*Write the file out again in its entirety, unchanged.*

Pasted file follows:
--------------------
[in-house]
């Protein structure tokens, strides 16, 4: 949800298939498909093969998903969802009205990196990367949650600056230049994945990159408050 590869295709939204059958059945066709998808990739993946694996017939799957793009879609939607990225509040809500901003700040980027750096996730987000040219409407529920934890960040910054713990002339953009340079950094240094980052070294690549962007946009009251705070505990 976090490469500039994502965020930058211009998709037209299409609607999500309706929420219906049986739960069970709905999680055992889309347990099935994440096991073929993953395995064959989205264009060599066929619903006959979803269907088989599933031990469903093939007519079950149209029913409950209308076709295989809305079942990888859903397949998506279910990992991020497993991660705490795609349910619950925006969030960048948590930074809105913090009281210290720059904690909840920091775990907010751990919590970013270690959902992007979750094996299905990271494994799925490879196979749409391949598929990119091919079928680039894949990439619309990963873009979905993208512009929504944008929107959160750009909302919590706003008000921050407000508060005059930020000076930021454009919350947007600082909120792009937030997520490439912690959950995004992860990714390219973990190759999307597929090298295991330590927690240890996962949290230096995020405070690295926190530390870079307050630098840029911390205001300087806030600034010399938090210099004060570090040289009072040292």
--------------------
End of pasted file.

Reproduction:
[in-house]
């Protein structure tokens, strides 16, 4: 949800298939498909093969998903969802009205990196990367949650600056230049994945990159408050 590869295709939204059958059945066709998808990739993946694996017939799957793009879609939607990225509040809500901003700040980027750096996730987000040219409407529920934890960040910054713990002339953009340079950094240094980052070294690549962007946009009251705070505990 976090490469500039994502965020930058211009998709037209299409609607999500309706929420219906049986739960069970709905999680055992889309347990099935994440096991073929993953395995064959989205264009060599066929619903006959979803269907088989599933031990469903093939007519079950149209029913409950209308076709295989809305079942990888859903397949998506279910990992991020497993991660705490795609349910619950925006969030960048948590930074809105913090009281210290720059904690909840920091775990907010751990919590970013270690959902992007979750094996299905990271494994799925490879196979749409391949598929990119091919079928680039894949990439619309990963873009979905993208512009929504944008929107959160750009909302919590706003008000921050407000508060005059930020000076930021454009919350947007600082909120792009937030997520490439912690959950995004992860990714390219973990190759999307597929090298295991330590927690240890996962949290230096995020405070690295926190530390870079307050630098840029911390205001300087806030600034010399938090210099004060570090040289009072040292």